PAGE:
Music Server Questions

Discussion in 'Computers' started by Jon Whitling, Jan 22, 2004.

  1. Jon Whitling

    Jon Whitling Auditioning

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    I'm at the point where I am thinking seriously about putting all my CD's into my computer for playback on my HT system. I already have an older PC hooked up to my TV/stereo via a wireless home network. I'm looking for questions/comments on the following:

    Mp3 vs WMA, I started scanning in several CD's in both WMA and Mp3 at 192kps and I cant tell the difference in sound quality. Is there any reason I shouldnt go with WMA? What is the lowest acceptable bitrate for home stereo use on a decent system? I've been impressed with Windows media player for how it automaticly downloads cover art/song titles.

    Anyone have any experience with the Creative Labs wireless music unit http://us.creative.com/products/prod...1&product=9192

    How about similar products? Jukebox programs? Touch screens? Any imput would be much appreciated

    Regards,

    Jon
     
  2. Thomas J. Coyle III

    Thomas J. Coyle III Stunt Coordinator

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    Hi Jon,

    I am presently using a Turtle Beach Audiotron that works with my LAN file server to playback MP3, WMA, and WAV music files on my home stereo. I am using a Linksys WET11 with the Audiotron to communicate with my hardwired LAN.
    I found the Audiotron while looking for info on the Creative Labs wireless music unit. I payed $268 with free shipping on amazon.com for the Audiotron. The Audiotron is housed in a solid metal case and has a nice 2 X 40 lcd display. The control buttons are similar to what you would find on a cd player. A rotary knob on the right side of the case allows the user to scroll through the Audiotron menus.
    The Audiotron comes with a setup utility and a music organizer called Audiostation 6. It works very nicely as to ripping tracks and organizing your music collection for playback from your hard drive.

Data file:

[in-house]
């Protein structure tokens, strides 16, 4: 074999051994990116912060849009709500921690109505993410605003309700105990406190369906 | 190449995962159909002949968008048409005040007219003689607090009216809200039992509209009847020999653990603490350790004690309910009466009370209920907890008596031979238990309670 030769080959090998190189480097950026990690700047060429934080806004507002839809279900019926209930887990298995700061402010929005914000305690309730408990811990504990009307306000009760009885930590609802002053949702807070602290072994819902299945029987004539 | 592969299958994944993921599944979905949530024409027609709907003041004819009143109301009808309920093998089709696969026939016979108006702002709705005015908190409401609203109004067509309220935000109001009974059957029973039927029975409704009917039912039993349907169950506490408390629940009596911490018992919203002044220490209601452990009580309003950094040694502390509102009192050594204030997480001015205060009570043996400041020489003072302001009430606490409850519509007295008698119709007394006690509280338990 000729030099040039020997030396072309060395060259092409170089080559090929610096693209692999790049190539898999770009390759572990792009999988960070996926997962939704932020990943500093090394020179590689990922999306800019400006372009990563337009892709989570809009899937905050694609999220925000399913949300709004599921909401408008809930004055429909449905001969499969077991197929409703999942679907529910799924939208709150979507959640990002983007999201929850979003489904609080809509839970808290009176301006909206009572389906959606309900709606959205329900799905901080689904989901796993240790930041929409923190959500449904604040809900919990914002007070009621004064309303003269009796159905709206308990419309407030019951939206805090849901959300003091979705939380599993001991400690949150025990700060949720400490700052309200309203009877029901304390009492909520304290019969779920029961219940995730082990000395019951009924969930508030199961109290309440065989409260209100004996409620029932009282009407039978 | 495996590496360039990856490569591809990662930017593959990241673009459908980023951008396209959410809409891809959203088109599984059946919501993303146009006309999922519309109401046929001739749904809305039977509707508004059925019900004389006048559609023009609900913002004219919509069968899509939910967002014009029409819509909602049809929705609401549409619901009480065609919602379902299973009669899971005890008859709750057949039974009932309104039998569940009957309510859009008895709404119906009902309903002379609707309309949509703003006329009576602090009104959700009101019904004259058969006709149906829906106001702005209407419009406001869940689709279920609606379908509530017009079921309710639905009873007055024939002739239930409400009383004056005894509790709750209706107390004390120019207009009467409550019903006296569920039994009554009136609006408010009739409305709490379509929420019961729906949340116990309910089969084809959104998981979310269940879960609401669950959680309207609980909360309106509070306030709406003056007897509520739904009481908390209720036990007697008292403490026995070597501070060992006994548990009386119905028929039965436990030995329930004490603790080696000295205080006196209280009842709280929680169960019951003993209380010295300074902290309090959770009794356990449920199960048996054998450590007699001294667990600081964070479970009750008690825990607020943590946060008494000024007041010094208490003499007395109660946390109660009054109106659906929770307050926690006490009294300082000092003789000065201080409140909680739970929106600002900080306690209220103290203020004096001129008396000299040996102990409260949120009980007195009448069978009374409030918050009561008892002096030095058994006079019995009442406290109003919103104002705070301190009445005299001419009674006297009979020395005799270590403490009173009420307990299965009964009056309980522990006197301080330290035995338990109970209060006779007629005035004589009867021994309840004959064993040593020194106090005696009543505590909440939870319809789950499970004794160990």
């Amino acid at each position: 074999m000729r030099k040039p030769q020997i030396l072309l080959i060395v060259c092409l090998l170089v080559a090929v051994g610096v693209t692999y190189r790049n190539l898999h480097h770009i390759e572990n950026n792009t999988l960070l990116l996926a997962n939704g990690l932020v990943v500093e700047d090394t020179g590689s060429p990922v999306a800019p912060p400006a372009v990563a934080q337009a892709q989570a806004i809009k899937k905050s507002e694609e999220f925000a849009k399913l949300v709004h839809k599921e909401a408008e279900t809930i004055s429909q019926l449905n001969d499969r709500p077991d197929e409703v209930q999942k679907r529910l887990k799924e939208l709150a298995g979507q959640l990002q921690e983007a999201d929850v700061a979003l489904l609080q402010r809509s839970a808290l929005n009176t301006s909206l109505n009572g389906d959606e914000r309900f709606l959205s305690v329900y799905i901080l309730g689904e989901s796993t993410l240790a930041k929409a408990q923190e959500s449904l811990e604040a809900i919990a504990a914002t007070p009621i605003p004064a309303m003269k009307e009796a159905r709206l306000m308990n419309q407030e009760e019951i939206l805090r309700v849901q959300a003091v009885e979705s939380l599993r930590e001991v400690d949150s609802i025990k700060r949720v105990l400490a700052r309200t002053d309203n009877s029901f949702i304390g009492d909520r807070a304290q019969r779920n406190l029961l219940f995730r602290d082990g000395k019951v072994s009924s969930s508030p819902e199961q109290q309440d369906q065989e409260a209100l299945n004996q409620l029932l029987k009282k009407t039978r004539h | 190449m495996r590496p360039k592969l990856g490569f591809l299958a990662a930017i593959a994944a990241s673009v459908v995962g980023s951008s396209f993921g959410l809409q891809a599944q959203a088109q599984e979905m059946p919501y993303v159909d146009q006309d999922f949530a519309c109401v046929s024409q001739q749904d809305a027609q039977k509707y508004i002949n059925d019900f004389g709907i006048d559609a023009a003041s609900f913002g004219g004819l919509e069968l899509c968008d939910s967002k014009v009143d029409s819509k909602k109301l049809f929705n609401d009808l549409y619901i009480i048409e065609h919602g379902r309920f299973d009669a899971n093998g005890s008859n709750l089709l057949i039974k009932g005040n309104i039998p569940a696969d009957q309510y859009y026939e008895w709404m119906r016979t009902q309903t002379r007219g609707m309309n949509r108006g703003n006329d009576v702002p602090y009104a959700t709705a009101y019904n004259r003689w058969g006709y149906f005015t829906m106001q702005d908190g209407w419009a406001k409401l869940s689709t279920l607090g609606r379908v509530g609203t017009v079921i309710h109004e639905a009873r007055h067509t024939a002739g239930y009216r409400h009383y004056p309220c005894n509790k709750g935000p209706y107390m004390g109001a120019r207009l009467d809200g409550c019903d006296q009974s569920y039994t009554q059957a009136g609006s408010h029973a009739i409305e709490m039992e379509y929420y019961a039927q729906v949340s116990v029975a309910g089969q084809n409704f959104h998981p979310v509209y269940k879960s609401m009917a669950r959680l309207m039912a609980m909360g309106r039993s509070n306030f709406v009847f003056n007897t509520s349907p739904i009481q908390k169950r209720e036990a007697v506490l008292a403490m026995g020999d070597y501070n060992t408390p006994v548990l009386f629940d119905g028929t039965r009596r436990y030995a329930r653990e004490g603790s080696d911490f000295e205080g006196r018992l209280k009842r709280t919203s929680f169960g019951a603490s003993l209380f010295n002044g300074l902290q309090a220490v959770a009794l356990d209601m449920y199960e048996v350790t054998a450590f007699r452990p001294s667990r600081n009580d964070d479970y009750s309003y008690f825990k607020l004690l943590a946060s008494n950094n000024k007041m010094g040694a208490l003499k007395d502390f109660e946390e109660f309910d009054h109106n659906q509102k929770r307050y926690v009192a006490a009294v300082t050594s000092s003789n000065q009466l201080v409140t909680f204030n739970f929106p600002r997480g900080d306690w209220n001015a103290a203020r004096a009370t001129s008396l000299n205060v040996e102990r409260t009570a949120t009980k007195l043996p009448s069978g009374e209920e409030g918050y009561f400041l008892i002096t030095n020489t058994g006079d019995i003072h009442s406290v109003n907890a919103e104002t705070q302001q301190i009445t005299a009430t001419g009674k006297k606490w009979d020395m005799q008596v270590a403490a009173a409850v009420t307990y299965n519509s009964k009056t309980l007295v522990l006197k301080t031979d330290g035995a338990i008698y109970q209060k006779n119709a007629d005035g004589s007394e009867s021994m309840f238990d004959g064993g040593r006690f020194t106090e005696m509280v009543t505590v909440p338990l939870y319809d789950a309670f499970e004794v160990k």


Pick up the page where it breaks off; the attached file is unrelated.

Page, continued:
You can find Audiotrons on ebay.com for less than $200. There are presently four used ones up for bidding now.
    Hope this helps,
    Regards,
    TCIII
     
  3. Jeff Blair

    Jeff Blair Second Unit

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    As for the MP3 vs. WMA, I would go with MP3's. They are usually smaller in size, and they are easily transferable. If you want to make a CD for your car, no problem. I'm not sure about WMA's doing that. Also if you ever get a MP3 player, you would have to reincode everything again. Just my $.02
     
  4. DonRoeber

    DonRoeber Screenwriter

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    While WMA, AAC, OGG and the host of other formats sometimes offer better compression or whatever than MP3, MP3 is the standard, and is going to be around for a long time. When I ripped and compressed my collection this past summer, I use LAME for my MP3 compression, with the --alt-preset=standard flag. The files sound great, and play without a hitch on my iPod, Macs, PCs and my Tivo.

    For playing music throughout my house, I ended up going with a Tivo with the Home Media Option. My wife got me a Tivo for Christmas, and the $99 Home Media Option did more than the $250 AudioTron did (not as many supported media formats, but it does pictures and remote TV show scheduling). The Tivo gets it's music off of my Mac server at home.
     
  5. MikeFR

    MikeFR Supporting Actor

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    I just finished doint the same thing, except mine is not wireless. I have a comp by my ht system networked with my main computer which stores all my music. Works great.